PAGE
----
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Interracial Relationship

Hi Sam,

My girlfriend lives in the south of England and I live in the Midlands yet she sometimes visits my city when she can because she also has family here - she is 15 and I am 15, soon turning 16.

A few months back, my parents got suspicious of me because I was on my phone a lot (I paid for my phone) because my family are never really supportive and I prefer to talk to my girlfriend and friends. Until I was forced to unlock my phone and let my dad check my phone - bear in mind, I come from a sikh family but my girlfriend is white - my dad wasn't too happy about our relationship as he found out from our messages and he wants me to break up with her - he's done everything he could to discreetly make her break up with me like break my laptop to pieces and confiscate my phone, yet i still talk to her discreetly on my friends old phone.

And now I really really worry about my family's reactions to finding out about my white girlfriend - I did talk to my girlfriend about this and she told me that anything I do is my choice and legally I can move out when Im 18. We both talk about moving in to our house together when we are 18 but I worry a lot because my dad might try to stop me from moving out with her - my parents care more about how they look to other people instead of my happiness. Can my dad legally stop me from moving out when I am 18? My dad is quite abusive and controls my 21 year old sister , and I just want to live a happy life with my girlfriend, but my dad cares too much about what he looks like and he thinks that people would talk about how disrespectful I am for dating a white girl.

So overall, if they try to stop me from moving out , can I call the police?

Ask Sam

Sam

Hi there,

When two people care about each other, their ethnicity shouldn't get in the way. It's never okay to say that you can't care about someone because of their race, religion, sexuality, gender, ability or anything else that they can't change about themselves. We are all people and there is more that makes us the same than makes us different. Once you become 18 your parents shouldn't be able to stop you moving out if you wanted to, though there would be a lot of other things to think about.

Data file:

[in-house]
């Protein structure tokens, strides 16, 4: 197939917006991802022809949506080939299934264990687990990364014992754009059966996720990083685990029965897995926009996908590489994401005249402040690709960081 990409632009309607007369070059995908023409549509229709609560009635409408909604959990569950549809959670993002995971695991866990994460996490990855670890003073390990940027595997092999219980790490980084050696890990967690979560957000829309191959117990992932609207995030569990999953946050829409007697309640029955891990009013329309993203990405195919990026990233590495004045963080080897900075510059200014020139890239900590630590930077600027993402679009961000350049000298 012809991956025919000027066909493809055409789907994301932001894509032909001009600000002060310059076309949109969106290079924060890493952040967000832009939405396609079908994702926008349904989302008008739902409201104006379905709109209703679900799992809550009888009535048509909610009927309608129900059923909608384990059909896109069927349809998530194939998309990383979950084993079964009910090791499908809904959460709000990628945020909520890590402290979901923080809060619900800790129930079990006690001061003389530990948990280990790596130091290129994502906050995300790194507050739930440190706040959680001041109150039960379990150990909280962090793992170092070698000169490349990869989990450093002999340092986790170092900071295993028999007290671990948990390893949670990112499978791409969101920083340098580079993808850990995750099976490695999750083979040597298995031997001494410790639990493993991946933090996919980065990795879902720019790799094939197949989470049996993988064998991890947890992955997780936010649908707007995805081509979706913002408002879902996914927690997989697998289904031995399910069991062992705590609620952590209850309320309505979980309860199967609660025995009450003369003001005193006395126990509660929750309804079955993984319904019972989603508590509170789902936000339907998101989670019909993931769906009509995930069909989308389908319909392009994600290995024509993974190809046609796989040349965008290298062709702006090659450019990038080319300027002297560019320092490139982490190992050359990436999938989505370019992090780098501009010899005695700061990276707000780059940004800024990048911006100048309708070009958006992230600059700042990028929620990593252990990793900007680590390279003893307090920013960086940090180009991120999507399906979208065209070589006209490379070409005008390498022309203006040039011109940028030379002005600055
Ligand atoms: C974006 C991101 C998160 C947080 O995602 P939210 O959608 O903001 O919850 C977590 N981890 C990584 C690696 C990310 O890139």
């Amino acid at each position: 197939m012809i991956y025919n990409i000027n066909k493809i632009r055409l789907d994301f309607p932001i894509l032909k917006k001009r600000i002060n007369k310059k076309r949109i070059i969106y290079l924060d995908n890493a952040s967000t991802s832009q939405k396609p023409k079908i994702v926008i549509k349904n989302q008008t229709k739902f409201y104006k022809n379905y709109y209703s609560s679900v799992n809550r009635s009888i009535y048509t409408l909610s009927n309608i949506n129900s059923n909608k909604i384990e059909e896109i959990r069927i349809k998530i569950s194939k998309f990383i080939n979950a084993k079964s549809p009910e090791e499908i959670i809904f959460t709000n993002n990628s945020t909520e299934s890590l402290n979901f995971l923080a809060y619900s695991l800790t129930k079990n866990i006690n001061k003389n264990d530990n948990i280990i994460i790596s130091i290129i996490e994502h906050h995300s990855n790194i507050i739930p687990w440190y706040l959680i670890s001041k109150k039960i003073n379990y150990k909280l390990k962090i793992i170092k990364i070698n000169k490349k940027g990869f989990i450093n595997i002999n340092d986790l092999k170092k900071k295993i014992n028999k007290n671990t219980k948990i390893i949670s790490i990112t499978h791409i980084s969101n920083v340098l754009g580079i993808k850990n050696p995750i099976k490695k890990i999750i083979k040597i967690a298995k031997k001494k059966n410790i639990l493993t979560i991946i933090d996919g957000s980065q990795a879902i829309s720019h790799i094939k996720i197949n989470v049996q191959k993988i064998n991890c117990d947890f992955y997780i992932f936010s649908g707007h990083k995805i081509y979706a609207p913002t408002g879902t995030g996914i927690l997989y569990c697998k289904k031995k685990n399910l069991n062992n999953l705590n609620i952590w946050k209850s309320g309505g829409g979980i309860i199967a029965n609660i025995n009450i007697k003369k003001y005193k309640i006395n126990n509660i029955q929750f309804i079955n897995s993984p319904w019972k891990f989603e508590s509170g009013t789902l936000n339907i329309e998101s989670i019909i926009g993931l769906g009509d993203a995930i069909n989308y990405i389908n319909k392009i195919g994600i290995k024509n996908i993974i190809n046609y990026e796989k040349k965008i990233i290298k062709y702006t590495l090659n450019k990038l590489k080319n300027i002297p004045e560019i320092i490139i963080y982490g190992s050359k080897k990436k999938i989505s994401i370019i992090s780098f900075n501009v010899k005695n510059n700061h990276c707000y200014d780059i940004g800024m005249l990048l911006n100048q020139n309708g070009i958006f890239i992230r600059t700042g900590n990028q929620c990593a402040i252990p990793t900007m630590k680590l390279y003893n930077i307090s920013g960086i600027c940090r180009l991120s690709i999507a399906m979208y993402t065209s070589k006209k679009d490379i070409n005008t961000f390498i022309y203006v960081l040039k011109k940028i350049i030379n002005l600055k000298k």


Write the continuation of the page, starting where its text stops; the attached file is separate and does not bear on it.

Racism can come in many different forms and it's always wrong to judge or discriminate against someone because of their ethnicity. The colour of someone's skin should never be something that stops two people from caring about each other. Your dad is wrong to try and stop you being with someone based only on their race. Sometimes parents might have other good reasons to be concerned when their children start dating, and that's natural, but making judgements because of the colour of their skin is wrong.

You can move out when you are 18 without your parents permission - and you can even do this as young as 16 if your situation at home is too much for you to cope with. Deciding to do this is not as easy as packing a bag and leaving - there is a lot to think about.

You would need to think about practical things such as paying rent, buying food and paying for council tax if you plan to work. There are a lot of costs to think about when you live on your own, things your parents may have been paying for this whole time without you realising. It doesn't mean that these things should stop you moving out when you want to, but they are important and need planning.

This time of your life is also often quite crucial in terms of your education. If you wanted to go to college and then university, you would need to think carefully about whether moving away from your parents is going to work out financially. Sometimes going to university might actually help your situation as you may then be able to live away from home whilst still being supported by your parents.

Finally, you would need to think about the consequences it might have on your relationship to your family if you left home. Only you know what your family is like, and it still doesn't mean you shouldn't move out, but you need to prepare yourself for what might happen if you do.

Shelter can be a good place to start for advice on housing and your rights, as well as talking to your local council about what kind of help they may be able to offer, if any.

You have a lot of difficult decisions to make, but you don't have to be alone when you make them. Childline counsellors are also here to help you talk through your options, as well as how you feel about the way things are at home right now.

I hope this helps, thanks for the letter.

Take care,

Sam

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